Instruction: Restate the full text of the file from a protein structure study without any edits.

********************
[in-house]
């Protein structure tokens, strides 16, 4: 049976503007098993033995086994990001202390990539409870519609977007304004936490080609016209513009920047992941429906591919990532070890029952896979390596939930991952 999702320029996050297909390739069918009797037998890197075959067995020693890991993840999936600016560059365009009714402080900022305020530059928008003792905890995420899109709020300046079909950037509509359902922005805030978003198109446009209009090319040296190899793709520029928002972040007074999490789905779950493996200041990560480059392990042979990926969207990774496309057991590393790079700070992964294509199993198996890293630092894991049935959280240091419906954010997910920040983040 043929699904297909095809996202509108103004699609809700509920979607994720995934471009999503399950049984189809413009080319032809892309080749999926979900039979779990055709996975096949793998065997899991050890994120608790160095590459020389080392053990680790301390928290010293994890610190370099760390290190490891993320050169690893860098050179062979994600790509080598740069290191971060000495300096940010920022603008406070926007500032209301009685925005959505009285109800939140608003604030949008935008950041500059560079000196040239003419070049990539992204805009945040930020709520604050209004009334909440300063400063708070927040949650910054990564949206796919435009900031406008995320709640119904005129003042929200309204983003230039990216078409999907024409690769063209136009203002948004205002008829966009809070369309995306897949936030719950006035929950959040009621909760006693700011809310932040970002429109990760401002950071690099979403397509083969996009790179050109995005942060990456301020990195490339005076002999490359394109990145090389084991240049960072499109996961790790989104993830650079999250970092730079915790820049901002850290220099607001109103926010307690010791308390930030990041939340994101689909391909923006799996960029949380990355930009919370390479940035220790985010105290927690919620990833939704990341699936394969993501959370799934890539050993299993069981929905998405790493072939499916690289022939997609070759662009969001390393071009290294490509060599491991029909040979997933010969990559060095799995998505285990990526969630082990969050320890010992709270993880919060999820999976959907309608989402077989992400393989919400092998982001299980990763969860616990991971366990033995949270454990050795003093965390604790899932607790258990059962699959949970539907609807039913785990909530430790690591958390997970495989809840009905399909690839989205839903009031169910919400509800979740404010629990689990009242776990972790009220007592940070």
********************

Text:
[in-house]
């Protein structure tokens, strides 16, 4: 049976503007098993033995086994990001202390990539409870519609977007304004936490080609016209513009920047992941429906591919990532070890029952896979390596939930991952 999702320029996050297909390739069918009797037998890197075959067995020693890991993840999936600016560059365009009714402080900022305020530059928008003792905890995420899109709020300046079909950037509509359902922005805030978003198109446009209009090319040296190899793709520029928002972040007074999490789905779950493996200041990560480059392990042979990926969207990774496309057991590393790079700070992964294509199993198996890293630092894991049935959280240091419906954010997910920040983040 043929699904297909095809996202509108103004699609809700509920979607994720995934471009999503399950049984189809413009080319032809892309080749999926979900039979779990055709996975096949793998065997899991050890994120608790160095590459020389080392053990680790301390928290010293994890610190370099760390290190490891993320050169690893860098050179062979994600790509080598740069290191971060000495300096940010920022603008406070926007500032209301009685925005959505009285109800939140608003604030949008935008950041500059560079000196040239003419070049990539992204805009945040930020709520604050209004009334909440300063400063708070927040949650910054990564949206796919435009900031406008995320709640119904005129003042929200309204983003230039990216078409999907024409690769063209136009203002948004205002008829966009809070369309995306897949936030719950006035929950959040009621909760006693700011809310932040970002429109990760401002950071690099979403397509083969996009790179050109995005942060990456301020990195490339005076002999490359394109990145090389084991240049960072499109996961790790989104993830650079999250970092730079915790820049901002850290220099607001109103926010307690010791308390930030990041939340994101689909391909923006799996960029949380990355930009919370390479940035220790985010105290927690919620990833939704990341699936394969993501959370799934890539050993299993069981929905998405790493072939499916690289022939997609070759662009969001390393071009290294490509060599491991029909040979997933010969990559060095799995998505285990990526969630082990969050320890010992709270993880919060999820999976959907309608989402077989992400393989919400092998982001299980990763969860616990991971366990033995949270454990050795003093965390604790899932607790258990059962699959949970539907609807039913785990909530430790690591958390997970495989809840009905399909690839989205839903009031169910919400509800979740404010629990689990009242776990972790009220007592940070």